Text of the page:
The one with the affair in Gurgaon (and a conversation)
Nora Ephron, in one of her columns - possibly in 'Esquire' though I can't be sure - had wondered about the exact time the word "adultery" became irrelevant - and politically incorrect - in America. I am not sure if metropolitan India is quite there yet, but Nirupama Subramanian's recent novel 'Intermission' is a layered novel that in some ways raises this rather sensitive question. Set in a gated community in Gurgaon - and Subramanian raises all the points that sociologists agonize over, with a keen eye and a quiet sense of humor - 'Intermission' is the story of forty-four year old Varun Sarin, a suave entrepreneur, a newly-returned Indian, resident of the seventh floor of Trafalgar Towers (incidentally, I chuckled at how Subramanian has chosen the name of the colony with spot-on irony that grand Gurgaon namkaran provides). Sarin's wife Gayatri, in my opinion one of the most finely-drawn characters in the book, was wrenched from her California home when he decides to come back to address the two common NRI tropes: guilt and giving-back, and is struggling with life in Gurgaon.
On the other hand, Sweety Singh (seventeenth floor, Trafalgar Towers) is luxuriating in the freedom that this new home provides her, away from the large boisterous joint family home of her husband in Green Park. She tends to the whims of her twin daughters - Sanya-Manya - and her slightly bumbling husband Amandeep, and buys trinkets and dust-gatherers for the house happily enough; if there is a void in her life, it is inchoate yet.
In the middle of all this everyday commonplace aana-jaana, Varun, uncharacteristically swerving from the straight and narrow, falls in love with Sweety. Eventually they embark on an affair, replete with all the intrigue and guilt it engenders, and complicated fallouts.
Subramanian's prose is gracious and her gaze, at once compassionate and dissecting, tells a difficult story without sacrificing readability.
I caught up with Nirupama Subramanian briefly before the Delhi launch of the book later today:
1) What are the books currently by your bed? (If it's a pile, tell all. If it's Fifty Shades of Grey, tell us what you think of it!)
I'm afraid I have not yet succumbed to Fifty Shades of Grey.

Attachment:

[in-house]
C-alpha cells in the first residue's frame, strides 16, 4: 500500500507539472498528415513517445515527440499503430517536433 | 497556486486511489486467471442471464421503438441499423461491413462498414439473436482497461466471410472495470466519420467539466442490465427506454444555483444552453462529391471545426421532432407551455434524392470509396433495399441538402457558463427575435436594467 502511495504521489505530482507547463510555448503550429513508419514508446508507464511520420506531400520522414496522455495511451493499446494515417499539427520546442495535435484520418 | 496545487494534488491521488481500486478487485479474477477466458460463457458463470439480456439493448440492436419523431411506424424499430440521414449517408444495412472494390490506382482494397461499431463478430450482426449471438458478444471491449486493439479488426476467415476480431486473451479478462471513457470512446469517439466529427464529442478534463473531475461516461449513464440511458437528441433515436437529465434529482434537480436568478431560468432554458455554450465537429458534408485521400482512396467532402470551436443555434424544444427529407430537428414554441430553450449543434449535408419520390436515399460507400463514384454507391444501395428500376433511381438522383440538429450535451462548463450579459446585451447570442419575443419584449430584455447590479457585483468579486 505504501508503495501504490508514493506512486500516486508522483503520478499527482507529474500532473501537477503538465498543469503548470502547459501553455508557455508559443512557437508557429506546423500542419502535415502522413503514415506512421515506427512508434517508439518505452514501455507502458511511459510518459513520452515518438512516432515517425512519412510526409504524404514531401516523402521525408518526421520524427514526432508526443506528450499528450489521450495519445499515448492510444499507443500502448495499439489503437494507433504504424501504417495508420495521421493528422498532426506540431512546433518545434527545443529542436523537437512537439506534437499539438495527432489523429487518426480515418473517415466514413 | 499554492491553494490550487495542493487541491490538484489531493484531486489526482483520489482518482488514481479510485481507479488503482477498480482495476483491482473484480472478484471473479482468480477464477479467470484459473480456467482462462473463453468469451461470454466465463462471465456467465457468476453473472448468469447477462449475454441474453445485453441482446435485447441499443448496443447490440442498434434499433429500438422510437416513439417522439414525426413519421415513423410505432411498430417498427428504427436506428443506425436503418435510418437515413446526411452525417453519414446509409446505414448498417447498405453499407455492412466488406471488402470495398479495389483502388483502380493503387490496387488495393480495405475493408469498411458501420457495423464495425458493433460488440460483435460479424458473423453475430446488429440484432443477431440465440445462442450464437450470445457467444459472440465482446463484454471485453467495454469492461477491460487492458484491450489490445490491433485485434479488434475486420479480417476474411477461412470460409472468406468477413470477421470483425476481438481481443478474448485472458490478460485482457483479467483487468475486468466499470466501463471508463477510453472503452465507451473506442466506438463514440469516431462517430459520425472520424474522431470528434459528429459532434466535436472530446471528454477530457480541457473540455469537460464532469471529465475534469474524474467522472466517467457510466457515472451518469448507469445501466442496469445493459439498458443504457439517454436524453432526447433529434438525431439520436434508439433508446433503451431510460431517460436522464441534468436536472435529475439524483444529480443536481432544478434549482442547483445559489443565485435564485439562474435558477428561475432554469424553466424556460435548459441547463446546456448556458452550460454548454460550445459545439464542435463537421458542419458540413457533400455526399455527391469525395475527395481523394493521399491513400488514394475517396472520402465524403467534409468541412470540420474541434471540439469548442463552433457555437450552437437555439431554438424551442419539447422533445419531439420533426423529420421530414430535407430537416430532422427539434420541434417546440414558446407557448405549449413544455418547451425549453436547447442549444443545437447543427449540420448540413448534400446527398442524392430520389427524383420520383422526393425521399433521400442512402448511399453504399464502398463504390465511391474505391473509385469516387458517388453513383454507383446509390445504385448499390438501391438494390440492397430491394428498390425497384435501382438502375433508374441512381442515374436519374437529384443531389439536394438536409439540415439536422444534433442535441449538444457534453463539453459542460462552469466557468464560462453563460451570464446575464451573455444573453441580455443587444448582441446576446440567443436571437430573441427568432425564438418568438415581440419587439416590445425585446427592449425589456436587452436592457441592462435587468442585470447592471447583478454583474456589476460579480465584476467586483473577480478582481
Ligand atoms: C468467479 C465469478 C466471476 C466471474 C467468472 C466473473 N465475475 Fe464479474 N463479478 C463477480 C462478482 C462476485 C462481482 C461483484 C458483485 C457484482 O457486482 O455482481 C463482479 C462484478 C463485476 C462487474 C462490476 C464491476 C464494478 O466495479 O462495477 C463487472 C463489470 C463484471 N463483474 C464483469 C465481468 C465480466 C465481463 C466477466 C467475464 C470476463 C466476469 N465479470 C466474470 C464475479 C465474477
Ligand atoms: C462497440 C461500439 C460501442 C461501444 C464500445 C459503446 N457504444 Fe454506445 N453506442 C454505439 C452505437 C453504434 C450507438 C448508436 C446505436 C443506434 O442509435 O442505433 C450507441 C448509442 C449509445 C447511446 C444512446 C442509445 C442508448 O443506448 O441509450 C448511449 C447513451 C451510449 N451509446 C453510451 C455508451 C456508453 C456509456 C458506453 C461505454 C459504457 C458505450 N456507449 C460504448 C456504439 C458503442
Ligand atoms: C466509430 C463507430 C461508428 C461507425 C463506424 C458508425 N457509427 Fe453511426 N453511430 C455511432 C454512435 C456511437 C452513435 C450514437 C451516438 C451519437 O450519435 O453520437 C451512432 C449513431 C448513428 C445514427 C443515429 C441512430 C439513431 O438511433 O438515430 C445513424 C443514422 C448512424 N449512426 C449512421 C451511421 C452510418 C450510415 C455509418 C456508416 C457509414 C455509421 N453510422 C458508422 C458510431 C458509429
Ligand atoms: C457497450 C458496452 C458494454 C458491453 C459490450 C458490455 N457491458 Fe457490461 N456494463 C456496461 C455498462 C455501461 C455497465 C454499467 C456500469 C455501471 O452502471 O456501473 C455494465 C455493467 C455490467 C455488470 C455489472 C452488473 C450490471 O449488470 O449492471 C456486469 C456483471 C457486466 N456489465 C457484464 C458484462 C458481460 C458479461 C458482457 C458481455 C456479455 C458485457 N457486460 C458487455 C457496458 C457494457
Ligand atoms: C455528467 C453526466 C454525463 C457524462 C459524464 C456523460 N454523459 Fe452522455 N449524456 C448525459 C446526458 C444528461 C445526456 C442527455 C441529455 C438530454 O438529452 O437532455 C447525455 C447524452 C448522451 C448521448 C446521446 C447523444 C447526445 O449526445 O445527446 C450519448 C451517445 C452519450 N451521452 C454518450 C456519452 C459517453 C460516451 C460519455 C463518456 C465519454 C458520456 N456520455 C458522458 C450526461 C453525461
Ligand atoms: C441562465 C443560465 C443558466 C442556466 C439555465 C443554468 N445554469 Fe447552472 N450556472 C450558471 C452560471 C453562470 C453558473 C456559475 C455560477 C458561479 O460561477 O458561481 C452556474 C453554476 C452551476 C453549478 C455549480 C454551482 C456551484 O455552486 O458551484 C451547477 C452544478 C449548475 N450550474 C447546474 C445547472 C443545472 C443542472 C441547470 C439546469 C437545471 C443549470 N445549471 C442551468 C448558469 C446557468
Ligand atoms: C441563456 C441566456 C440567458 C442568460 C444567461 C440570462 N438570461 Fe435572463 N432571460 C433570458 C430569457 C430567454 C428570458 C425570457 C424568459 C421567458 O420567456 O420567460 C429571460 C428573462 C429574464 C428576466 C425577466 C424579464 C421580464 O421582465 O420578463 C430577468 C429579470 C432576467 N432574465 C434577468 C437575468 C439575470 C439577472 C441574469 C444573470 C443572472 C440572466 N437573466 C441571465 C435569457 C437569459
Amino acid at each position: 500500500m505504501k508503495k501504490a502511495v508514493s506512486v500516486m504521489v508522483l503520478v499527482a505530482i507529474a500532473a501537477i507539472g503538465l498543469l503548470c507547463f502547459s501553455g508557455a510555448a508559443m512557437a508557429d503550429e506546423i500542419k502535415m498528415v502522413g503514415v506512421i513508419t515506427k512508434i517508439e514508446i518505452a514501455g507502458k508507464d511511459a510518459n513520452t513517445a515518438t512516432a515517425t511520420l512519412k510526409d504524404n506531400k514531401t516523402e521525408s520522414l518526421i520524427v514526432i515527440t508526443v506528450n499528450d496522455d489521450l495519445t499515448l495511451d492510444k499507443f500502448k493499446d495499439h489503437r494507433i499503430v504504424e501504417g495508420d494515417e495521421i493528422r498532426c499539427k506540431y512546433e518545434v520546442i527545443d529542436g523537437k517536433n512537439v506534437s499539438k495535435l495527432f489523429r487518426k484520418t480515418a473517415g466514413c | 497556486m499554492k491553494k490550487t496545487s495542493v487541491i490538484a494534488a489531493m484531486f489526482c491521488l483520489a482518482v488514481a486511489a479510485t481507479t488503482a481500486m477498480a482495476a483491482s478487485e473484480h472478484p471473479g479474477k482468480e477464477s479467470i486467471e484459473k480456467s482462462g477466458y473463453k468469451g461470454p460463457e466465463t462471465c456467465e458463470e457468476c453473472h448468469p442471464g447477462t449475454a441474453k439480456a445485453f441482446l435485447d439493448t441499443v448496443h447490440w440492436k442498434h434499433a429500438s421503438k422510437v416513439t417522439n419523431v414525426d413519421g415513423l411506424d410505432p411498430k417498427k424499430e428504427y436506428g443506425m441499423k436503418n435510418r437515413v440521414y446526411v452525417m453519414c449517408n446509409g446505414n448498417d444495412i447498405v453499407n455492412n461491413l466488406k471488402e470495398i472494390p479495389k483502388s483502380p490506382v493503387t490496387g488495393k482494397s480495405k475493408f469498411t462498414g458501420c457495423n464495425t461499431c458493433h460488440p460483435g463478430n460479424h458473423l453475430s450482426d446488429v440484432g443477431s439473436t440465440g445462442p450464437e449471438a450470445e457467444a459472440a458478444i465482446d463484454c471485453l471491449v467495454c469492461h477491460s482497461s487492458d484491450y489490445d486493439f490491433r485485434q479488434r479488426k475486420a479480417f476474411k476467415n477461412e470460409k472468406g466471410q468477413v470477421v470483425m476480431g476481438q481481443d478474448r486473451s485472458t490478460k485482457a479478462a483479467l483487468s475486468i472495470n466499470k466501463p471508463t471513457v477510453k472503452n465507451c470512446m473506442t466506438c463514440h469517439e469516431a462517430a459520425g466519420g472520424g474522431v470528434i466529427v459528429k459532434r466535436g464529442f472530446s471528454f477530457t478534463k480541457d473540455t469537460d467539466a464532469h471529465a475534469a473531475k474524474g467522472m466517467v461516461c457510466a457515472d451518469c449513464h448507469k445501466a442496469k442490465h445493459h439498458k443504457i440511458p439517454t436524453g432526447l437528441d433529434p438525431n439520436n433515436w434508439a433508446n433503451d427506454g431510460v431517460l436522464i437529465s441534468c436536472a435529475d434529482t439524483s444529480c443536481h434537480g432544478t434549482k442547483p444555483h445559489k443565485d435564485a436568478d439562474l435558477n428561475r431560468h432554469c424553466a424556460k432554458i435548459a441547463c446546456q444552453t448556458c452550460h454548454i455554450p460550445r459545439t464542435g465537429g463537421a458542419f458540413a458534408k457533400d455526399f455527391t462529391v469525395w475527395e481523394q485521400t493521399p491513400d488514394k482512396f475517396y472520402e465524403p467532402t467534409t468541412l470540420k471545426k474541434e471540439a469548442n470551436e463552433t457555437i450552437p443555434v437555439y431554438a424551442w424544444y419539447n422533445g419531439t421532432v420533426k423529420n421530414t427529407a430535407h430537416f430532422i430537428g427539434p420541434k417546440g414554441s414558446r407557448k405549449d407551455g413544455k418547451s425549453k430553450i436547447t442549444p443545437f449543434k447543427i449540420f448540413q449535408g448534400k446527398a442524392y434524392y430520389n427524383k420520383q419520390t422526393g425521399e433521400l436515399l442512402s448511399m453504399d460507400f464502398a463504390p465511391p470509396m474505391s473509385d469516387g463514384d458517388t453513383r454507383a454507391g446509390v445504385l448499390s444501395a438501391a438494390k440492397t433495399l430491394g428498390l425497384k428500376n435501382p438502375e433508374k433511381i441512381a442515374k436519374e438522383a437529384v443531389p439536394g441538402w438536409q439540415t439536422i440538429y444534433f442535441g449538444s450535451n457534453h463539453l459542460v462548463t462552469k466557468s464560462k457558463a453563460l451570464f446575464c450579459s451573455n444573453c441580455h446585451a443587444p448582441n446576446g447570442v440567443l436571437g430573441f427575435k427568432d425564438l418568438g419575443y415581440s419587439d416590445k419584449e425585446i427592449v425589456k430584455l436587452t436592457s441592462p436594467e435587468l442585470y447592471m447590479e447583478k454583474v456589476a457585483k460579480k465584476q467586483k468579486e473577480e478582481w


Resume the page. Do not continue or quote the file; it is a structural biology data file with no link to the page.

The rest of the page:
I usually have a small pile on the bedside table, a mishmash of books in various stages of reading. Right now there are The Tell Tale Brain, which I am reading in small chunks, Agatha Christie's Autobiography and Alexander McCall Smith's The Unbearable Lightness of Scones. I am almost through with Amitabha Bagchi's Above Average.
2) Was the second book more difficult to do than the first?
I breezed through Keep the Change and enjoyed the process enormously. Intermission was more difficult in some ways. It took more time since my work assignments also increased over the last year. The subject was more complex; I had to get inside the head of a 44 year old man who was having an extramarital affair. It was enjoyable in its own way but required more effort and thought.
3) In Intermission, given there was such complex human drama happening all around, did you find yourself steering the book towards an ending you always had in mind or did you find the characters telling you what to do?
There is no conventional happy ending to an extramarital affair. When I started the book I knew what I didn't want to happen at the end. The women were not going to throw themselves in front of a train. But I had no idea what would happen otherwise. The ending evolved with the characters and by the time I finished it, I was quite convinced that this was the only way it could be, at least in the short term. The end itself is a kind of an Intermission. Anything can happen after that.
4) Are you generally relaxed about your writing while you're in the middle of a book? Or are you very edgy and anxious? And who's the first reader usually?
I am quite relaxed. When I am writing, I am completely in the world of the book. I let it take its own pace without worrying about deadlines and what potential readers would think. I had shown the first three chapters to my editor and the response was very encouraging. There was no anxiety as to whether it would be published or not. I need to enjoy the process of writing and it is a break from other anxieties. My first reader is my husband Rajesh who has an amazing quality of liking whatever I write and being able to spot errors.
5) What are you writing next?
Nothing that could become a book. I do a monthly piece on Gurgaon for Times of India and some assorted articles. I am toying with the idea of blogging.
('Intermission' has been published by HarperCollins India. The book will be launched on July 28 at The Westin Gurgaon)
More about Devapriya Roy
Devapriya Roy has degrees in English literature and performance studies from Presidency College, Calcutta, and Jawaharlal Nehru University, New Delhi, and adds a languishing PhD (on the Natya Shastra if you must know) to her list of mustfinishes. Her first novel, The Vague Woman's Handbook, was published earlier this year by HarperCollins. At the moment she is working on The Heat and Dust Project, the story of an eccentric journey through India on an extreme budget, along with spouse Saurav Jha.